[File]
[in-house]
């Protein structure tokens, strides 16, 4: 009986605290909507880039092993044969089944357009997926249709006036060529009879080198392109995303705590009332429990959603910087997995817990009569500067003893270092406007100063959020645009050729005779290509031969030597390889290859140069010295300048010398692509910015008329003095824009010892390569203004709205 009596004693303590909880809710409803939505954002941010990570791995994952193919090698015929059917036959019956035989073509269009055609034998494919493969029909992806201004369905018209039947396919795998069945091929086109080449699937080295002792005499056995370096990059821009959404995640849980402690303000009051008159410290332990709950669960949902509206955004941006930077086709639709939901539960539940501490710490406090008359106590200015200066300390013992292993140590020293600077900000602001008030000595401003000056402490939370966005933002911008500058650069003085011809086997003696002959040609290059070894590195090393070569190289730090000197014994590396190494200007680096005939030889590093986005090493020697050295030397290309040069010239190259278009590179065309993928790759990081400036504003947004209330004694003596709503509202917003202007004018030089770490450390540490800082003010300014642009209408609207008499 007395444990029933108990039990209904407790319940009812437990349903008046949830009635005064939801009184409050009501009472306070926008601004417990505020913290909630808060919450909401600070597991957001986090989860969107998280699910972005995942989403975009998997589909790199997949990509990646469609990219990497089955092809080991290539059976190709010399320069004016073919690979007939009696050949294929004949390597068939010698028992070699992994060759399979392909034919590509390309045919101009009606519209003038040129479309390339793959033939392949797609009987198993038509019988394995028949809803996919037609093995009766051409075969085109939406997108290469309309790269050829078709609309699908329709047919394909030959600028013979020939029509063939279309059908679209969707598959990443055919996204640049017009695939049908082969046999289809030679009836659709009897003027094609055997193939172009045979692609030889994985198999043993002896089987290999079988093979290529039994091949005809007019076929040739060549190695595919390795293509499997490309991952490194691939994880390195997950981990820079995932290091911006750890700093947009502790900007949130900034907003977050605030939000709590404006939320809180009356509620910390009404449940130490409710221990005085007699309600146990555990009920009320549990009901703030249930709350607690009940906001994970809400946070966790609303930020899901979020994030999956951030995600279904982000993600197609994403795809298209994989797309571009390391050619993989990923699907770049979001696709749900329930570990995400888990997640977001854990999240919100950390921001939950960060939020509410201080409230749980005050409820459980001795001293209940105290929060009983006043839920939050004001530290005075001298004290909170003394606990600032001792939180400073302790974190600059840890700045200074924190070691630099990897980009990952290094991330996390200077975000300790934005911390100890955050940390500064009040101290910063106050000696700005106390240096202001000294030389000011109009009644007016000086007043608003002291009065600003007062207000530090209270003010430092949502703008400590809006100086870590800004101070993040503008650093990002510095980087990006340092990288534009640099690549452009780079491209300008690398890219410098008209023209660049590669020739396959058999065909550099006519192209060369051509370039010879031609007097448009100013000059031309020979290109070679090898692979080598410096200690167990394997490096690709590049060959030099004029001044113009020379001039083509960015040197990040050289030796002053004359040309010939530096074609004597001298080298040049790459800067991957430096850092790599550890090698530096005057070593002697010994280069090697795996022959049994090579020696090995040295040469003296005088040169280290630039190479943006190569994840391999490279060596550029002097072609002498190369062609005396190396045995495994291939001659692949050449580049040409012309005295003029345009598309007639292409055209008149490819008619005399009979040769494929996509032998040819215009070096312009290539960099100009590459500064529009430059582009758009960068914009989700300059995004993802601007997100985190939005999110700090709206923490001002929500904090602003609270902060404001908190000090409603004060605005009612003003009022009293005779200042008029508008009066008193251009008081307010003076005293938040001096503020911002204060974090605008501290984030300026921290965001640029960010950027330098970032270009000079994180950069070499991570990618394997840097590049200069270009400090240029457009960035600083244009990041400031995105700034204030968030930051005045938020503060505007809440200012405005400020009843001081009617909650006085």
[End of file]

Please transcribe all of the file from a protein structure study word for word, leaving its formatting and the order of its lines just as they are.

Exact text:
[in-house]
């Protein structure tokens, strides 16, 4: 009986605290909507880039092993044969089944357009997926249709006036060529009879080198392109995303705590009332429990959603910087997995817990009569500067003893270092406007100063959020645009050729005779290509031969030597390889290859140069010295300048010398692509910015008329003095824009010892390569203004709205 009596004693303590909880809710409803939505954002941010990570791995994952193919090698015929059917036959019956035989073509269009055609034998494919493969029909992806201004369905018209039947396919795998069945091929086109080449699937080295002792005499056995370096990059821009959404995640849980402690303000009051008159410290332990709950669960949902509206955004941006930077086709639709939901539960539940501490710490406090008359106590200015200066300390013992292993140590020293600077900000602001008030000595401003000056402490939370966005933002911008500058650069003085011809086997003696002959040609290059070894590195090393070569190289730090000197014994590396190494200007680096005939030889590093986005090493020697050295030397290309040069010239190259278009590179065309993928790759990081400036504003947004209330004694003596709503509202917003202007004018030089770490450390540490800082003010300014642009209408609207008499 007395444990029933108990039990209904407790319940009812437990349903008046949830009635005064939801009184409050009501009472306070926008601004417990505020913290909630808060919450909401600070597991957001986090989860969107998280699910972005995942989403975009998997589909790199997949990509990646469609990219990497089955092809080991290539059976190709010399320069004016073919690979007939009696050949294929004949390597068939010698028992070699992994060759399979392909034919590509390309045919101009009606519209003038040129479309390339793959033939392949797609009987198993038509019988394995028949809803996919037609093995009766051409075969085109939406997108290469309309790269050829078709609309699908329709047919394909030959600028013979020939029509063939279309059908679209969707598959990443055919996204640049017009695939049908082969046999289809030679009836659709009897003027094609055997193939172009045979692609030889994985198999043993002896089987290999079988093979290529039994091949005809007019076929040739060549190695595919390795293509499997490309991952490194691939994880390195997950981990820079995932290091911006750890700093947009502790900007949130900034907003977050605030939000709590404006939320809180009356509620910390009404449940130490409710221990005085007699309600146990555990009920009320549990009901703030249930709350607690009940906001994970809400946070966790609303930020899901979020994030999956951030995600279904982000993600197609994403795809298209994989797309571009390391050619993989990923699907770049979001696709749900329930570990995400888990997640977001854990999240919100950390921001939950960060939020509410201080409230749980005050409820459980001795001293209940105290929060009983006043839920939050004001530290005075001298004290909170003394606990600032001792939180400073302790974190600059840890700045200074924190070691630099990897980009990952290094991330996390200077975000300790934005911390100890955050940390500064009040101290910063106050000696700005106390240096202001000294030389000011109009009644007016000086007043608003002291009065600003007062207000530090209270003010430092949502703008400590809006100086870590800004101070993040503008650093990002510095980087990006340092990288534009640099690549452009780079491209300008690398890219410098008209023209660049590669020739396959058999065909550099006519192209060369051509370039010879031609007097448009100013000059031309020979290109070679090898692979080598410096200690167990394997490096690709590049060959030099004029001044113009020379001039083509960015040197990040050289030796002053004359040309010939530096074609004597001298080298040049790459800067991957430096850092790599550890090698530096005057070593002697010994280069090697795996022959049994090579020696090995040295040469003296005088040169280290630039190479943006190569994840391999490279060596550029002097072609002498190369062609005396190396045995495994291939001659692949050449580049040409012309005295003029345009598309007639292409055209008149490819008619005399009979040769494929996509032998040819215009070096312009290539960099100009590459500064529009430059582009758009960068914009989700300059995004993802601007997100985190939005999110700090709206923490001002929500904090602003609270902060404001908190000090409603004060605005009612003003009022009293005779200042008029508008009066008193251009008081307010003076005293938040001096503020911002204060974090605008501290984030300026921290965001640029960010950027330098970032270009000079994180950069070499991570990618394997840097590049200069270009400090240029457009960035600083244009990041400031995105700034204030968030930051005045938020503060505007809440200012405005400020009843001081009617909650006085």